A story reported that Roman Catholic archbishop-elect of San Francisco, the Rev. Salvatore Cordileone, called on Catholics to vote for an initiative that requires parental consent for minors seeking an abortion in the upcoming November election. The initiative dates back to November 2008 and is not on the Nov. 6 General Election ballot.
The Roman Catholic archbishop-elect of San Francisco, controversial for his vigorous support of California's same-sex marriage ban, was arrested on suspicion of driving under the influence and ordered to appear in court, San Diego authorities said Monday.
The Rev. Salvatore Cordileone was taken into custody after being stopped early Saturday at a checkpoint near the San Diego State campus, said Detective Gary Hassen, a police spokesman.
Cordileone was booked into San Diego County jail two hours after being stopped and was released Saturday on a $2,500 bond, sheriff's records show. He was ordered to appear in court Oct. 9.
Cordileone, 56, is the current bishop of the Oakland Diocese, which issued an apologetic statement Monday afternoon.
"While visiting in San Diego this past weekend, I had dinner at the home of some friends along with a priest friend visiting from outside the country and my mother, who lives near San Diego State University," the statement read. "While driving my mother home, I passed through a DUI checkpoint the police had set up near the SDSU campus before I reached her home, and was found to be over the California legal blood alcohol level.
"I apologize for my error in judgment and feel shame for the disgrace I have brought upon the Church and myself. I will repay my debt to society and I ask forgiveness from my family and my friends and co-workers at the Diocese of Oakland and the Archdiocese of San Francisco. I pray that God, in His inscrutable wisdom, will bring some good out of this."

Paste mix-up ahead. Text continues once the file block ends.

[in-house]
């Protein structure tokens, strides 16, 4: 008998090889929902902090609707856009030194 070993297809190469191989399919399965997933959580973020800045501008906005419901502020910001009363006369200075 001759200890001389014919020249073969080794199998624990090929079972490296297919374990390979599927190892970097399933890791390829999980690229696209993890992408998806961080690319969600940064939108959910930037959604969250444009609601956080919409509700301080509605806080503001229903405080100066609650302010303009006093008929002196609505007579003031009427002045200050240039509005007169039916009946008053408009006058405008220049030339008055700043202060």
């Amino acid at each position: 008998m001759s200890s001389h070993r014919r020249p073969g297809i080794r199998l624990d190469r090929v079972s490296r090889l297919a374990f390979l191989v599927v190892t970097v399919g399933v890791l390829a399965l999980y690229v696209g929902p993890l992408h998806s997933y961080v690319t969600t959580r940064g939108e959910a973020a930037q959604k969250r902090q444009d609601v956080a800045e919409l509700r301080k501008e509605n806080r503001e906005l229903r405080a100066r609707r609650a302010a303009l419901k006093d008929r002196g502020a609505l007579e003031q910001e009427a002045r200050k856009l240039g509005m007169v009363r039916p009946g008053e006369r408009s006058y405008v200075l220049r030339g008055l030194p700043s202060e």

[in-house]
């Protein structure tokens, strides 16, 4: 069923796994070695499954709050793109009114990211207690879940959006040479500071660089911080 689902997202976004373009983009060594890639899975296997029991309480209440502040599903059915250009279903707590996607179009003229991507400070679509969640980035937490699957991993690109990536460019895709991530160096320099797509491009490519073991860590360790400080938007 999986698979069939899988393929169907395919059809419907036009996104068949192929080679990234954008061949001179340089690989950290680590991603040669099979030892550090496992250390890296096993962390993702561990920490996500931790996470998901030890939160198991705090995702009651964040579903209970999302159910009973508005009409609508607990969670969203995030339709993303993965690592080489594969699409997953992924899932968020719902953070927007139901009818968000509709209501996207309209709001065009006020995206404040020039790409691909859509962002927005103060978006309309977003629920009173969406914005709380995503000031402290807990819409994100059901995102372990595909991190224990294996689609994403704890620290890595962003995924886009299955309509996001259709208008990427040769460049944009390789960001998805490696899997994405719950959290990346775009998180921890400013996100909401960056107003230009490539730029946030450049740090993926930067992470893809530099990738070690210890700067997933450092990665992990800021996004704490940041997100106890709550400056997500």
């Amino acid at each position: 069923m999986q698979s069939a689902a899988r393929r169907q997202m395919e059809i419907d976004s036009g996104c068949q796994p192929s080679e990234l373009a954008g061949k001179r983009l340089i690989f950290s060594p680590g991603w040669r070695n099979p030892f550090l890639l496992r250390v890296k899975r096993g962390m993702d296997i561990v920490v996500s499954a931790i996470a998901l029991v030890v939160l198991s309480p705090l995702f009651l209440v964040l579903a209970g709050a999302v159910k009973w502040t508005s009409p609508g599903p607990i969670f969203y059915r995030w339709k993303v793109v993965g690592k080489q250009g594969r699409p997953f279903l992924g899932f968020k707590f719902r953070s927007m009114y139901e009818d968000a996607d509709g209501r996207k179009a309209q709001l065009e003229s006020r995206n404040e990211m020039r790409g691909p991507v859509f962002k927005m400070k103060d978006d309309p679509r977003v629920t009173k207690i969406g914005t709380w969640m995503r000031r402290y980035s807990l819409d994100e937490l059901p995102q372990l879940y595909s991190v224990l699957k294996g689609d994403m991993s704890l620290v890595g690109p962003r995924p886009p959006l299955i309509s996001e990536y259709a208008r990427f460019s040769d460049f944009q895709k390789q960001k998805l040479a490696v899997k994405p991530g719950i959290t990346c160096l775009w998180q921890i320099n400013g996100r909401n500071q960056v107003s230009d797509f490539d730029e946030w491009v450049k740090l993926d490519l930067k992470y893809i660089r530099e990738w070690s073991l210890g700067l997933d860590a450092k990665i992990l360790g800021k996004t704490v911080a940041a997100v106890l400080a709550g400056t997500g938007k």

The San Diego City Attorney's Office, which prosecutes misdemeanor DUI offenses, said it had not received a report on the arrest.
Cordileone is a San Diego native and was ordained at the Roman Catholic Diocese of San Diego. Police did not provide information about whether he had previously been arrested.
In late July, Pope Benedict XVI selected Cordileone to become archbishop of San Francisco, San Mateo and Marin counties.
Cordileone is not scheduled to be installed as archbishop of San Francisco until Oct. 4. Catholic bishops are answerable only to the pope and a criminal charge would not automatically prompt a delay in Cordileone's installation, according to canon law experts.
Cordileone's appointment to San Francisco archbishop provoked outcry from gay rights advocates because he is a noted proponent of Proposition 8, the 2008 law passed by California voters to outlaw same-sex marriage.
Cordileone was already known as a theologically conservative bishop faithful to the Catholic orthodoxy when he was installed as Oakland's bishop in May 2009, becoming the first Spanish-speaking bishop in the Oakland Diocese's history. He was a staunch advocate for immigrant rights and opposes the death penalty.
He was also part of the San Diego Diocese when it filed for bankruptcy protection in 2007 after being slammed with claims by 150 alleged victims of sexual abuse and multiple civil trials. Cordileone denied allegations by creditors at the time that the diocese tried to protect its finances by hiding and downplaying the value of assets before bankruptcy proceedings began.
And he has refused to provide a list of priests involved in sexual abuse requested by Survivors Network of those Abused by Priests, according to David Clohessy, director of the organization known as SNAP. Cordileone in 2008 also called on Catholics to vote for an initiative that would have required parental consent for minors seeking an abortion.
Because it's a high-profile case, Cordileone's paperwork may take longer to process if authorities are going out of their way to avoid mistakes, Bay Area DUI defense attorney Bruce Kapsack said.
Breath tests return immediate results. Urine and blood samples can take much longer to process, Kapsack said.
Kapsack said his clients have included priests, rabbis, imams and Buddhist monks. "They don't get more of a break," Kapsack said. "Actually, the higher profile the individual the stricter the situation becomes."
The Associated Press contributed to this report.